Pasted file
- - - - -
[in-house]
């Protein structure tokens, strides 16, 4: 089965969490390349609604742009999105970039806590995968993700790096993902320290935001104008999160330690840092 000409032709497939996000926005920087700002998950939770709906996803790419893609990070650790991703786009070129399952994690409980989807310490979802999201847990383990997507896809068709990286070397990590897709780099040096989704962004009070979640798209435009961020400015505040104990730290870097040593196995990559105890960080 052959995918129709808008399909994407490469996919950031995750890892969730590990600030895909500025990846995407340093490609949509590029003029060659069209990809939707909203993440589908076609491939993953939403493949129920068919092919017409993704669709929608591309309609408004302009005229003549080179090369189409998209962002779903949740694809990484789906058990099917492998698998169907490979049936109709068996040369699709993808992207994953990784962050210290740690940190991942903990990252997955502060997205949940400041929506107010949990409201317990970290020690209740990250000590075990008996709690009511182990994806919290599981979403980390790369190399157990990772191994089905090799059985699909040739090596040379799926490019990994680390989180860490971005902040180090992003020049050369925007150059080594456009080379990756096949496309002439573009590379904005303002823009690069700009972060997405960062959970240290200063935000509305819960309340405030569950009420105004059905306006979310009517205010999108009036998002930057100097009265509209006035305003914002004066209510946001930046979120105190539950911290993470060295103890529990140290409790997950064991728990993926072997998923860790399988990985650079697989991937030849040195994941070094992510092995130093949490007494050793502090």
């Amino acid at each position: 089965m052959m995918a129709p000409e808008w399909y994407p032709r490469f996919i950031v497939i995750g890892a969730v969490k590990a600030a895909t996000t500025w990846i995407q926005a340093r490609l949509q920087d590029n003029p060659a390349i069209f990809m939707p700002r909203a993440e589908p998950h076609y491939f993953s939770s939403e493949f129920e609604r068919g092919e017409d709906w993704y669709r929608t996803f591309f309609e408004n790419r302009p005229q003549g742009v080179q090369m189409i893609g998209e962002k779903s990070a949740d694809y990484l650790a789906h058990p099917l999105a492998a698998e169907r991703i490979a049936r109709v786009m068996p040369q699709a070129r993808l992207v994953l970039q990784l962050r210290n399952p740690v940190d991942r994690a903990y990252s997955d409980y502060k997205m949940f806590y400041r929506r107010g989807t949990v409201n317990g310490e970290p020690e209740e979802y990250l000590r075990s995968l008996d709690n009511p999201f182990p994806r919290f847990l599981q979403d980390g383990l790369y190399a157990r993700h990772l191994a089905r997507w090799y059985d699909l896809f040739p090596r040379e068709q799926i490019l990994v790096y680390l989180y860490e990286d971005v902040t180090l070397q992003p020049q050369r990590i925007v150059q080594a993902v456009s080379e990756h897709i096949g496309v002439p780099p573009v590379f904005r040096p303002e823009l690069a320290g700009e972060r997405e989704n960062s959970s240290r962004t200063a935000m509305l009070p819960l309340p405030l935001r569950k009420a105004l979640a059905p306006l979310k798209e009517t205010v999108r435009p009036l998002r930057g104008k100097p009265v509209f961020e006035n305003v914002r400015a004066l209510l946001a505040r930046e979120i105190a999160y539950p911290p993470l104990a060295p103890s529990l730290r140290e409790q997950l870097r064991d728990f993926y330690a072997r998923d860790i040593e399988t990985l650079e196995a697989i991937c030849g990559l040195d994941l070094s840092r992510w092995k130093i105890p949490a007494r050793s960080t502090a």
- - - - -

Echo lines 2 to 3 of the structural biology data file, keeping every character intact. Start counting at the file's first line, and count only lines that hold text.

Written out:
């Protein structure tokens, strides 16, 4: 089965969490390349609604742009999105970039806590995968993700790096993902320290935001104008999160330690840092 000409032709497939996000926005920087700002998950939770709906996803790419893609990070650790991703786009070129399952994690409980989807310490979802999201847990383990997507896809068709990286070397990590897709780099040096989704962004009070979640798209435009961020400015505040104990730290870097040593196995990559105890960080 052959995918129709808008399909994407490469996919950031995750890892969730590990600030895909500025990846995407340093490609949509590029003029060659069209990809939707909203993440589908076609491939993953939403493949129920068919092919017409993704669709929608591309309609408004302009005229003549080179090369189409998209962002779903949740694809990484789906058990099917492998698998169907490979049936109709068996040369699709993808992207994953990784962050210290740690940190991942903990990252997955502060997205949940400041929506107010949990409201317990970290020690209740990250000590075990008996709690009511182990994806919290599981979403980390790369190399157990990772191994089905090799059985699909040739090596040379799926490019990994680390989180860490971005902040180090992003020049050369925007150059080594456009080379990756096949496309002439573009590379904005303002823009690069700009972060997405960062959970240290200063935000509305819960309340405030569950009420105004059905306006979310009517205010999108009036998002930057100097009265509209006035305003914002004066209510946001930046979120105190539950911290993470060295103890529990140290409790997950064991728990993926072997998923860790399988990985650079697989991937030849040195994941070094992510092995130093949490007494050793502090």
């Amino acid at each position: 089965m052959m995918a129709p000409e808008w399909y994407p032709r490469f996919i950031v497939i995750g890892a969730v969490k590990a600030a895909t996000t500025w990846i995407q926005a340093r490609l949509q920087d590029n003029p060659a390349i069209f990809m939707p700002r909203a993440e589908p998950h076609y491939f993953s939770s939403e493949f129920e609604r068919g092919e017409d709906w993704y669709r929608t996803f591309f309609e408004n790419r302009p005229q003549g742009v080179q090369m189409i893609g998209e962002k779903s990070a949740d694809y990484l650790a789906h058990p099917l999105a492998a698998e169907r991703i490979a049936r109709v786009m068996p040369q699709a070129r993808l992207v994953l970039q990784l962050r210290n399952p740690v940190d991942r994690a903990y990252s997955d409980y502060k997205m949940f806590y400041r929506r107010g989807t949990v409201n317990g310490e970290p020690e209740e979802y990250l000590r075990s995968l008996d709690n009511p999201f182990p994806r919290f847990l599981q979403d980390g383990l790369y190399a157990r993700h990772l191994a089905r997507w090799y059985d699909l896809f040739p090596r040379e068709q799926i490019l990994v790096y680390l989180y860490e990286d971005v902040t180090l070397q992003p020049q050369r990590i925007v150059q080594a993902v456009s080379e990756h897709i096949g496309v002439p780099p573009v590379f904005r040096p303002e823009l690069a320290g700009e972060r997405e989704n960062s959970s240290r962004t200063a935000m509305l009070p819960l309340p405030l935001r569950k009420a105004l979640a059905p306006l979310k798209e009517t205010v999108r435009p009036l998002r930057g104008k100097p009265v509209f961020e006035n305003v914002r400015a004066l209510l946001a505040r930046e979120i105190a999160y539950p911290p993470l104990a060295p103890s529990l730290r140290e409790q997950l870097r064991d728990f993926y330690a072997r998923d860790i040593e399988t990985l650079e196995a697989i991937c030849g990559l040195d994941l070094s840092r992510w092995k130093i105890p949490a007494r050793s960080t502090a």